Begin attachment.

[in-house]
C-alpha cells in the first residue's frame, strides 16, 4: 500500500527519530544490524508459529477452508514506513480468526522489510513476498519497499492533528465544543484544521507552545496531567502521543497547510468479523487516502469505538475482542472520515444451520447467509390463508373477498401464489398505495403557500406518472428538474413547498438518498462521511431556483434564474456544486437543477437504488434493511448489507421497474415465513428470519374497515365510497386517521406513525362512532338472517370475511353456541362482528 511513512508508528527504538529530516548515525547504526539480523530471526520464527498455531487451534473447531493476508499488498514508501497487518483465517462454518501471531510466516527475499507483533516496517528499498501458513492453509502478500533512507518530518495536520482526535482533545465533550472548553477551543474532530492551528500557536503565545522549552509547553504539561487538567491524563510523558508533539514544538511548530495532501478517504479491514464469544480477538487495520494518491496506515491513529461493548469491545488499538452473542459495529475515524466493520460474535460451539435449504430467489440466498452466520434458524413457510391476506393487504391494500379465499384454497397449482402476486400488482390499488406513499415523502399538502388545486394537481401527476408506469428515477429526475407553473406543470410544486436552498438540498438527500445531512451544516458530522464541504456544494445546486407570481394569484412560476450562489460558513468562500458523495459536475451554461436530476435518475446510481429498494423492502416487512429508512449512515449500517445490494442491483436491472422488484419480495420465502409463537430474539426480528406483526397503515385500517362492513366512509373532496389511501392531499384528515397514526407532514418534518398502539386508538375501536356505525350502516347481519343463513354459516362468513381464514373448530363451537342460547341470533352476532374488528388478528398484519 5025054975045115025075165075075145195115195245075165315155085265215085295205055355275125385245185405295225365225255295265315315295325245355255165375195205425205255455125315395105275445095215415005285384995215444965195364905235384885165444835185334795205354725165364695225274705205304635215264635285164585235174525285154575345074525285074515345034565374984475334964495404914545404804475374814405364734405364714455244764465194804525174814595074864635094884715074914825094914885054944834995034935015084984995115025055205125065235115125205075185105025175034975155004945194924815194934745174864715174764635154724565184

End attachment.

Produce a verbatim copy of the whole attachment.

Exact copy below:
[in-house]
C-alpha cells in the first residue's frame, strides 16, 4: 500500500527519530544490524508459529477452508514506513480468526522489510513476498519497499492533528465544543484544521507552545496531567502521543497547510468479523487516502469505538475482542472520515444451520447467509390463508373477498401464489398505495403557500406518472428538474413547498438518498462521511431556483434564474456544486437543477437504488434493511448489507421497474415465513428470519374497515365510497386517521406513525362512532338472517370475511353456541362482528 511513512508508528527504538529530516548515525547504526539480523530471526520464527498455531487451534473447531493476508499488498514508501497487518483465517462454518501471531510466516527475499507483533516496517528499498501458513492453509502478500533512507518530518495536520482526535482533545465533550472548553477551543474532530492551528500557536503565545522549552509547553504539561487538567491524563510523558508533539514544538511548530495532501478517504479491514464469544480477538487495520494518491496506515491513529461493548469491545488499538452473542459495529475515524466493520460474535460451539435449504430467489440466498452466520434458524413457510391476506393487504391494500379465499384454497397449482402476486400488482390499488406513499415523502399538502388545486394537481401527476408506469428515477429526475407553473406543470410544486436552498438540498438527500445531512451544516458530522464541504456544494445546486407570481394569484412560476450562489460558513468562500458523495459536475451554461436530476435518475446510481429498494423492502416487512429508512449512515449500517445490494442491483436491472422488484419480495420465502409463537430474539426480528406483526397503515385500517362492513366512509373532496389511501392531499384528515397514526407532514418534518398502539386508538375501536356505525350502516347481519343463513354459516362468513381464514373448530363451537342460547341470533352476532374488528388478528398484519 5025054975045115025075165075075145195115195245075165315155085265215085295205055355275125385245185405295225365225255295265315315295325245355255165375195205425205255455125315395105275445095215415005285384995215444965195364905235384885165444835185334795205354725165364695225274705205304635215264635285164585235174525285154575345074525285074515345034565374984475334964495404914545404804475374814405364734405364714455244764465194804525174814595074864635094884715074914825094914885054944834995034935015084984995115025055205125065235115125205075185105025175034975155004945194924815194934745174864715174764635154724565184